The Coca-Cola Company (NYSE:KO) announced its intention of rolling out a new drink named Coca-Cola Life, which will use a combination of sugar and Stevia to lower calorie count and make soda healthier.
Coke’s move follows concerns that the traditional drinks business may be fizzing out. PepsiCo, Inc. (NYSE:PEP) has released Pepsi Next and Pepsi Max in an attempt to bring back customers who want health alongside their bubbly soda.
What’s wrong in the soda business
U.S. soda consumption is in what some are calling a secular decline. In 2012, Americans drank less soda than the year before, cutting back by 1.2% from the previous year. Soda consumption has dropped for eight straight years, and rests now at the lowest level since 1987, according to CNBC.
The few growth markets are difficult to tap. Bottled water and energy drinks, like those produced by publicly-traded Monster Beverage Corp (NASDAQ:MNST), are the fastest growing drinks in the developed world. The Coca-Cola Company (NYSE:KO) was rumored to have an interest in acquiring Monster to grab its impressive, double-digit growth, though no acquisition ever came through. As Monster grows, the synergies and cost savings from a large acquisition are slowly eroded. It now appears that Monster will remain its own brand throughout its growth phase.
That leads Coca-Cola to turn to a new market. The company believes that a The Coca-Cola Company (NYSE:KO) Life product, which will have fewer calories but offer the sweetness of Coca-Cola, will bring back customers who are running to soda alternatives. The cola will replicate a popular choice at self-service machines: a mix of diet and regular to get the taste consumers want without the calories they don’t.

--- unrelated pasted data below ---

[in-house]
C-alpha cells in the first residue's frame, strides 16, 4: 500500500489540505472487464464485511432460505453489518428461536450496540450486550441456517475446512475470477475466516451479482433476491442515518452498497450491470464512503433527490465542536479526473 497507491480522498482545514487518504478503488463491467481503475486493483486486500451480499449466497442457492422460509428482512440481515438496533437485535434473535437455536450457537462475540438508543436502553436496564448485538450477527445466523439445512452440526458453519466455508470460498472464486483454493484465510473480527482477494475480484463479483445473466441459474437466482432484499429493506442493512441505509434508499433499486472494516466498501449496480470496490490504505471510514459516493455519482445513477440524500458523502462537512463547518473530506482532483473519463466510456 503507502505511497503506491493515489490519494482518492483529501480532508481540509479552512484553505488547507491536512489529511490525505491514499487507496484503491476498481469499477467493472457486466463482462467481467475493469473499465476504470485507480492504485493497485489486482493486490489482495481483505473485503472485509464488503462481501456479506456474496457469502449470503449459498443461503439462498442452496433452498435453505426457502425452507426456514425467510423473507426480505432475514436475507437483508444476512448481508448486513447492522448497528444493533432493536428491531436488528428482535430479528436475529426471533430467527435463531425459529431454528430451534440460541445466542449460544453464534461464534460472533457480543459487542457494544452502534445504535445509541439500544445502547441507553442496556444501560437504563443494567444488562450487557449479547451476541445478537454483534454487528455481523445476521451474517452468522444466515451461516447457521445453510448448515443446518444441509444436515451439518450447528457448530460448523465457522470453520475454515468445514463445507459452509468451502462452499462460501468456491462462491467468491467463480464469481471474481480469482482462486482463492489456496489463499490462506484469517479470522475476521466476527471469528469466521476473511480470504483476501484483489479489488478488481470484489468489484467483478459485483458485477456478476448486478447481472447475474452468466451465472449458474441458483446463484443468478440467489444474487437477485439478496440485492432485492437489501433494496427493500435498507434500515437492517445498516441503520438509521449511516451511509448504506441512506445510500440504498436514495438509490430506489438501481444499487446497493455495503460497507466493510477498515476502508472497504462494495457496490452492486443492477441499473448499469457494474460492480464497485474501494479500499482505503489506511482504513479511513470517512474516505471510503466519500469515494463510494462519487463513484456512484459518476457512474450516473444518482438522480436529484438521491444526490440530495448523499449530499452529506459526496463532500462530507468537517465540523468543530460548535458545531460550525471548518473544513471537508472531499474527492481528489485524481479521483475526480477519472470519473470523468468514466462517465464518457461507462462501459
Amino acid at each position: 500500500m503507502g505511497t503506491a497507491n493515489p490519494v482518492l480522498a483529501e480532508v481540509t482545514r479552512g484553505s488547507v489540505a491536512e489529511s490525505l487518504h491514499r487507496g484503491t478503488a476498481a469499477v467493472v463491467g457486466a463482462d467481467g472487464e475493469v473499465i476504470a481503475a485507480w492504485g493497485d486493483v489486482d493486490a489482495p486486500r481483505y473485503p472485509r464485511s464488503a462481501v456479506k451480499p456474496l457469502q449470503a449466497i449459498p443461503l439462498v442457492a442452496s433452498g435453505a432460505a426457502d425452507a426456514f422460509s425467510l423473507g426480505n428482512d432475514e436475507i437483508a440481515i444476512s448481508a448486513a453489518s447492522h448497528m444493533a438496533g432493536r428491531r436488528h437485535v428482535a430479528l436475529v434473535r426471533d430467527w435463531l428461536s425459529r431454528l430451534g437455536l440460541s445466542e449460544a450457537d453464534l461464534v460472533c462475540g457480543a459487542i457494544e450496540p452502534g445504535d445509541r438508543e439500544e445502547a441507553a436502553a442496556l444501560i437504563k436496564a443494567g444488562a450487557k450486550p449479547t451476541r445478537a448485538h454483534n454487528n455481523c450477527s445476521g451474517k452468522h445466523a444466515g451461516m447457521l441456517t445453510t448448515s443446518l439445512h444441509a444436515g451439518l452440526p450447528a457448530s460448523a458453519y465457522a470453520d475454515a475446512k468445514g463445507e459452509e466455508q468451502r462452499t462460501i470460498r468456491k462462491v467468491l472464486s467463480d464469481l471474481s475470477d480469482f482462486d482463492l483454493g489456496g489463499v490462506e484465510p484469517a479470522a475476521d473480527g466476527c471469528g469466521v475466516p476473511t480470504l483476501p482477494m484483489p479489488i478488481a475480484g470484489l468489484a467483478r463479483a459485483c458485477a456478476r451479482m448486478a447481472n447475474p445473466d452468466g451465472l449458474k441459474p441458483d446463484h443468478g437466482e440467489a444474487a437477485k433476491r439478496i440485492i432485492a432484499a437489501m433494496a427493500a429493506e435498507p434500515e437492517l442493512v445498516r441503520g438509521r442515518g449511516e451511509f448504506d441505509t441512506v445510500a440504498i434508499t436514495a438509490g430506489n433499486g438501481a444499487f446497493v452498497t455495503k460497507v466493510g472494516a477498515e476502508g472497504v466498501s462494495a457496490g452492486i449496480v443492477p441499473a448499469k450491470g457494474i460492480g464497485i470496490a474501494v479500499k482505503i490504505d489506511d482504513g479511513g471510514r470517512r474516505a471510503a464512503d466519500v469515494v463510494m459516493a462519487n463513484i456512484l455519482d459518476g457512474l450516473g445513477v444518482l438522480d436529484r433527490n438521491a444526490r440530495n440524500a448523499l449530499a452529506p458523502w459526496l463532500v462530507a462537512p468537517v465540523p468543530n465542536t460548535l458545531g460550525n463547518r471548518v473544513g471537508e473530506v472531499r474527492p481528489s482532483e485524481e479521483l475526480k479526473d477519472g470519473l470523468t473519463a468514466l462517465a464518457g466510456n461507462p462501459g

It’s much better to keep your existing customers than find new markets. Industry analysts believe that once consumers make the switch from sodas to alternatives, they rarely, if ever, come back. That explains why The Coca-Cola Company (NYSE:KO) and PepsiCo, Inc. (NYSE:PEP) have expanded into new bottled waters, fruit drinks, and non-carbonated supplement waters like Vitamin Water.
If the soda duopoly loses soda consumers, then the two major players should have an alternative to keep them customers of their brand.
Should Coca-Cola and PepsiCo fear losing customers for life?
What The Coca-Cola Company (NYSE:KO) and Pepsi have is a duopoly on distribution. The two rivals have their own stable of soft drinks and bottled beverages which you can find on every supermarket shelf, in every restaurant, and in vending stores in millions of buildings around the world. They have the market in their firm grasp.
The only challenger to the duopoly in distribution is fast-growing Sodastream International Ltd (NASDAQ:SODA), which sells soda-making devices and flavor cartridges to make fresh soda at your home or in the office. SodaStream still lacks the widespread distribution of Coca-Cola and Pepsi products, but it does have an added health advantage: you can make your soda as flavorful and as healthy as you want with one of its countertop devices.